Within moments of the untimely passing of Supreme Court Justice Antonin Scalia, the political posturing began in terms of what should happen next with respect to the open seat on the high court. Senate Majority Leader Mitch McConnell came out of the box immediately, stating that President Obama should defer selecting a Supreme Court candidate, so that the next elected President could handle that responsibility in accordance the apparent wishes of the electorate as part of the upcoming Presidential election.

President Obama, on the other hand, followed up quickly by stating that it is his full intention to carry out his presidential responsibilities during his presidency by naming a Supreme Court candidate to be considered by the Senate. So, now what?

President Obama does have nearly a year left in his presidency — he still is the President of the United States. Accordingly, he is entitled to propose a Supreme Court justice with the advice and consent of the Senate. Many times in the past, this meant that the Senate simply inquired whether the candidate had the intellect and experience to be qualified to be a justice, while also making sure that the candidate did not have skeletons in the closet (like a criminal record) that would make sitting on the high court inappropriate.

Of course, as we know, this process has become far more political in recent times. But if the Republican Senators block President’s Obama’s selection(s) such that the Scalia seat stays open for what would be more than a year practically, this could look bad for their party — especially during a presidential campaign year. Donald Trump’s mantra of “delay, delay, delay” might resonate with some in his camp initially, but that could end up growing stale with the passage of time.

Furthermore, with an eight-justice Supreme Court, in the event of 4-4 ties, the decisions of the federal appellate circuit courts would remain intact — with potentially interesting end results. Some of the decisions could wind up with more “liberal” results than if the cases ultimately were decided by a nine justice Supreme Court, and there also could be more “conservative” results in other cases.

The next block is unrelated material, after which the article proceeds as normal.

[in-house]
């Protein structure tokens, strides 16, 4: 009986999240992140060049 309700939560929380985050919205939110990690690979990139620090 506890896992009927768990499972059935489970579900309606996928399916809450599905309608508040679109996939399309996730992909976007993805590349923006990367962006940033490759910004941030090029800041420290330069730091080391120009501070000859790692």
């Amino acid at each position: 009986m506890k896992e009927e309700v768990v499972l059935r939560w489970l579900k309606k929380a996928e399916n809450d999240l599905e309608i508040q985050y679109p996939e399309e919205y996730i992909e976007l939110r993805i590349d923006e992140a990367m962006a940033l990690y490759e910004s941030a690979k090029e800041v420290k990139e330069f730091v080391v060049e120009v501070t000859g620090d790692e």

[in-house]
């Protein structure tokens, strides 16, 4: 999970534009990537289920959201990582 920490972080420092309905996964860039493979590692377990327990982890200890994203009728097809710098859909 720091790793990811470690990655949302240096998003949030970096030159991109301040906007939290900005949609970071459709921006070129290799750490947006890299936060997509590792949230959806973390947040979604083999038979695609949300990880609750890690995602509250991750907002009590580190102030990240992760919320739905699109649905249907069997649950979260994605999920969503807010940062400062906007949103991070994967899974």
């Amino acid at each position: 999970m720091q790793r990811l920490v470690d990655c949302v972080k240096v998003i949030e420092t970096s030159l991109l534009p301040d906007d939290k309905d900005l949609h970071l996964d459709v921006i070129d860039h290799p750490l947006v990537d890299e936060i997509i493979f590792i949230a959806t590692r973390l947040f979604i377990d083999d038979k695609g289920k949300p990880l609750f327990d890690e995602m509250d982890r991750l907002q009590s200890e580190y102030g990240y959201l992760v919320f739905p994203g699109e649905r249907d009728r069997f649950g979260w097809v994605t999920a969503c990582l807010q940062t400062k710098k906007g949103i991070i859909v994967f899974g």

If there is a long delay with the next President being called upon to select the Supreme Court candidate, the selection potentially could be made by a President Hillary Clinton or even President Bernie Sanders. Such a next Democrat President would have ample time to put up one “liberal” candidate after another. At some point, one of them would have to be confirmed to avoid a total gridlock meltdown. One could imagine all sorts of crazy scenarios — would President Clinton/Sanders appoint Barack Obama to the high court? Or, would President Clinton/Sanders select Anita Hill, to the chagrin of Justice Clarence Thomas? Probably not in either case — but this just goes to show that continual delay could have unintended consequences.

President Obama might select someone like Sri Srinivasan, who recently was confirmed by the Senate 97-0 to the D.C. Circuit Court of Appeals. If anything, with his experience on that court, he now is only more qualified than before. But detractors might argue that it is one thing to be on a federal appellate court, and it is entirely another matter to sit on the Supreme Court.

Perhaps President Obama will put up a trojan horse “flaming liberal” candidate in the first instance, knowing that this candidate might be shot down. Then, he could select his true candidate, believing that the Senate might not reject two candidates in a row.

Those in favor of President Obama moving forward expeditiously point out that President Reagan appointed Justice Kennedy with about one year left in his Presidency — and Justice Kennedy was confirmed by the Senate. And, former Justice Sandra Day O’Connor has come out recently stating her belief that President Obama should move forward as he plans, so that Justice Scalia’s seat does not remain open for too long. Interestingly, it has been reported that Senator McConnell wrote a law review article a long time ago that expressed the view that it is up to the President to use his Supreme Court justice selections to alter the ideology of the court, and that the Senate should discount the philosophy of any candidate of proposed by the President.

If the shoe were on the other foot, we probably would see the opposite arguments coming from the respective parties right now. Indeed, once upon a time the Democrats sought to and ultimately did bring down the Supreme Court justice candidacy of Robert Bork.

At this point, the very best move might be for President Obama to select an highly respected centrist Supreme Court nominee, with the Senate moving forward with bipartisan support to approve this nominee.